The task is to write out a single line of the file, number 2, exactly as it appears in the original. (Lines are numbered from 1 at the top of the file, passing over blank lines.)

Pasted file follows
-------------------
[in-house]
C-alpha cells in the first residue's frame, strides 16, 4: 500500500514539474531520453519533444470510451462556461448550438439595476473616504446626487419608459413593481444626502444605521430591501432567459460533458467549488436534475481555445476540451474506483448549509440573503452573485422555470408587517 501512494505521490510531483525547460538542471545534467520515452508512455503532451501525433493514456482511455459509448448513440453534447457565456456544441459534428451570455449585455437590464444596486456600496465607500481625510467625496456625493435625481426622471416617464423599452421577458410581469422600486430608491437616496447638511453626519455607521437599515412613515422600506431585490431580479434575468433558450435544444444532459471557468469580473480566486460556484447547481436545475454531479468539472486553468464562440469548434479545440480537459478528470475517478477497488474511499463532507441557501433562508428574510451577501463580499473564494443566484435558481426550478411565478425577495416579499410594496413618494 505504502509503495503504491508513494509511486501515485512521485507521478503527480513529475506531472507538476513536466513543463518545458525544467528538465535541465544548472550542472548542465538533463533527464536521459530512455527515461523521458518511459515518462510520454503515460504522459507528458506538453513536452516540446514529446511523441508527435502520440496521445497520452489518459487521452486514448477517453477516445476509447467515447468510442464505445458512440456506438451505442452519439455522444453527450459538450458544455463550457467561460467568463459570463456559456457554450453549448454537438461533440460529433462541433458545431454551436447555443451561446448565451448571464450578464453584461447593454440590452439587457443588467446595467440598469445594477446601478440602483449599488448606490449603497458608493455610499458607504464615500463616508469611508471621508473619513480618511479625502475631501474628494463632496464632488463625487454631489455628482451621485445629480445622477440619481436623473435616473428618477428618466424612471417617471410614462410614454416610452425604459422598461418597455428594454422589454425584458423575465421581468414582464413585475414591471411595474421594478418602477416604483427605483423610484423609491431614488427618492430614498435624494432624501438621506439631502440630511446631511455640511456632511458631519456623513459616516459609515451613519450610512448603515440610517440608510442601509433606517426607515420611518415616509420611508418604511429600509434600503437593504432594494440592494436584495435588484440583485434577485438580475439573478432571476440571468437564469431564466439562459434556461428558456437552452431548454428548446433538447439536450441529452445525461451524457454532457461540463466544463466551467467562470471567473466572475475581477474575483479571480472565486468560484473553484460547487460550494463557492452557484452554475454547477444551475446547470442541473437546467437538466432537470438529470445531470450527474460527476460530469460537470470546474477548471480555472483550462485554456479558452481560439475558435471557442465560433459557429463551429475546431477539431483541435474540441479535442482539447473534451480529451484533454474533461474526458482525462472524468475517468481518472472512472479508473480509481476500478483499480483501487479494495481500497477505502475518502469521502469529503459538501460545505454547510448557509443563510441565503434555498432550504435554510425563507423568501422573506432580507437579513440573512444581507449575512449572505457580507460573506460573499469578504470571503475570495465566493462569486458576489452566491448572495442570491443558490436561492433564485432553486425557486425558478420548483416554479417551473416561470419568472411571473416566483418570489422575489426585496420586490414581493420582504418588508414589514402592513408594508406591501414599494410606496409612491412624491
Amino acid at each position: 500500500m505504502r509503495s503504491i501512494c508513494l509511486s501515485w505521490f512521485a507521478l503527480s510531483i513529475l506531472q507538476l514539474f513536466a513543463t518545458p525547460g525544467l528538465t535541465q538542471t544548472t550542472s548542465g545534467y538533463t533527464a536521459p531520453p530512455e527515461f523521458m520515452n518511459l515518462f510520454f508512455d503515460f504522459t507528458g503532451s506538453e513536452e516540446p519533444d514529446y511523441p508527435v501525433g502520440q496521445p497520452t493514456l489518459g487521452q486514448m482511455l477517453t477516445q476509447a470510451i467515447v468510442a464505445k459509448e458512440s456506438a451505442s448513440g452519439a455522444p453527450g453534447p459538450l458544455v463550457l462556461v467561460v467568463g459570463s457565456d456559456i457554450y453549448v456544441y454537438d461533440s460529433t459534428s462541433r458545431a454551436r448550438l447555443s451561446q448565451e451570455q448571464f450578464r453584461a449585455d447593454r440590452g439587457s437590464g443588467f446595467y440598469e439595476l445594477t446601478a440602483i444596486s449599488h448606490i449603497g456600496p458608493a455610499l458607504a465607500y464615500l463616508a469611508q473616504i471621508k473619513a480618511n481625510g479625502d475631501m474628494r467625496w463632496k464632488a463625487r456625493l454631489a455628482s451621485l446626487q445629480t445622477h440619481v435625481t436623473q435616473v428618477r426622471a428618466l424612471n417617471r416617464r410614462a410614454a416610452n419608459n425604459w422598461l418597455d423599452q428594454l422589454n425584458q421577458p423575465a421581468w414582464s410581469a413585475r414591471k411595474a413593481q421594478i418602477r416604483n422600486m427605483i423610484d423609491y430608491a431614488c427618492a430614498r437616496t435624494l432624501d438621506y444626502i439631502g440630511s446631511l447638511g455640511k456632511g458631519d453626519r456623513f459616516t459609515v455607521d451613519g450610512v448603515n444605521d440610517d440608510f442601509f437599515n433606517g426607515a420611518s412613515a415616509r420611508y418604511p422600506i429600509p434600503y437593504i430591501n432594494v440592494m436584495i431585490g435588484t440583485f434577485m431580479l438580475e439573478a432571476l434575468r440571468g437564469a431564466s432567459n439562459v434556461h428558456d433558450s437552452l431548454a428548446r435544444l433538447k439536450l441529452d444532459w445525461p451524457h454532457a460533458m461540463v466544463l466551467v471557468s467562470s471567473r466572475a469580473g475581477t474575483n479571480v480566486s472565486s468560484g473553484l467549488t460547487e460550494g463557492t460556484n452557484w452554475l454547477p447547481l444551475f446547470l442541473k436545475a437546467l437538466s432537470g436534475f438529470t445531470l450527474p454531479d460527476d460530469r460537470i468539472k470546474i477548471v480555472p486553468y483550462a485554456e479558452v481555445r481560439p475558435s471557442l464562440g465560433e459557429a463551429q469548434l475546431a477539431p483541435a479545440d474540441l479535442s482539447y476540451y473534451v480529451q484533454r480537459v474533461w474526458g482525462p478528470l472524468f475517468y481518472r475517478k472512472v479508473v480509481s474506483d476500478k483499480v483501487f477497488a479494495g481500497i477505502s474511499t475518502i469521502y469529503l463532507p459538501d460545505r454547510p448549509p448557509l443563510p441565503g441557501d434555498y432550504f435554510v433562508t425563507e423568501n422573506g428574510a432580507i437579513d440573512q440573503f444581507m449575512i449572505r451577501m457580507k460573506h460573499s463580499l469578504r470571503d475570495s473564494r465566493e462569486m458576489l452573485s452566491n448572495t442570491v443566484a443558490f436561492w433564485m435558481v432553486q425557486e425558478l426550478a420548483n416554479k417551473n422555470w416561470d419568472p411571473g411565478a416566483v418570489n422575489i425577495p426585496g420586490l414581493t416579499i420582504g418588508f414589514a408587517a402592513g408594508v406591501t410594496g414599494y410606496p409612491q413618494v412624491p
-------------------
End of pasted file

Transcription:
C-alpha cells in the first residue's frame, strides 16, 4: 500500500514539474531520453519533444470510451462556461448550438439595476473616504446626487419608459413593481444626502444605521430591501432567459460533458467549488436534475481555445476540451474506483448549509440573503452573485422555470408587517 501512494505521490510531483525547460538542471545534467520515452508512455503532451501525433493514456482511455459509448448513440453534447457565456456544441459534428451570455449585455437590464444596486456600496465607500481625510467625496456625493435625481426622471416617464423599452421577458410581469422600486430608491437616496447638511453626519455607521437599515412613515422600506431585490431580479434575468433558450435544444444532459471557468469580473480566486460556484447547481436545475454531479468539472486553468464562440469548434479545440480537459478528470475517478477497488474511499463532507441557501433562508428574510451577501463580499473564494443566484435558481426550478411565478425577495416579499410594496413618494 505504502509503495503504491508513494509511486501515485512521485507521478503527480513529475506531472507538476513536466513543463518545458525544467528538465535541465544548472550542472548542465538533463533527464536521459530512455527515461523521458518511459515518462510520454503515460504522459507528458506538453513536452516540446514529446511523441508527435502520440496521445497520452489518459487521452486514448477517453477516445476509447467515447468510442464505445458512440456506438451505442452519439455522444453527450459538450458544455463550457467561460467568463459570463456559456457554450453549448454537438461533440460529433462541433458545431454551436447555443451561446448565451448571464450578464453584461447593454440590452439587457443588467446595467440598469445594477446601478440602483449599488448606490449603497458608493455610499458607504464615500463616508469611508471621508473619513480618511479625502475631501474628494463632496464632488463625487454631489455628482451621485445629480445622477440619481436623473435616473428618477428618466424612471417617471410614462410614454416610452425604459422598461418597455428594454422589454425584458423575465421581468414582464413585475414591471411595474421594478418602477416604483427605483423610484423609491431614488427618492430614498435624494432624501438621506439631502440630511446631511455640511456632511458631519456623513459616516459609515451613519450610512448603515440610517440608510442601509433606517426607515420611518415616509420611508418604511429600509434600503437593504432594494440592494436584495435588484440583485434577485438580475439573478432571476440571468437564469431564466439562459434556461428558456437552452431548454428548446433538447439536450441529452445525461451524457454532457461540463466544463466551467467562470471567473466572475475581477474575483479571480472565486468560484473553484460547487460550494463557492452557484452554475454547477444551475446547470442541473437546467437538466432537470438529470445531470450527474460527476460530469460537470470546474477548471480555472483550462485554456479558452481560439475558435471557442465560433459557429463551429475546431477539431483541435474540441479535442482539447473534451480529451484533454474533461474526458482525462472524468475517468481518472472512472479508473480509481476500478483499480483501487479494495481500497477505502475518502469521502469529503459538501460545505454547510448557509443563510441565503434555498432550504435554510425563507423568501422573506432580507437579513440573512444581507449575512449572505457580507460573506460573499469578504470571503475570495465566493462569486458576489452566491448572495442570491443558490436561492433564485432553486425557486425558478420548483416554479417551473416561470419568472411571473416566483418570489422575489426585496420586490414581493420582504418588508414589514402592513408594508406591501414599494410606496409612491412624491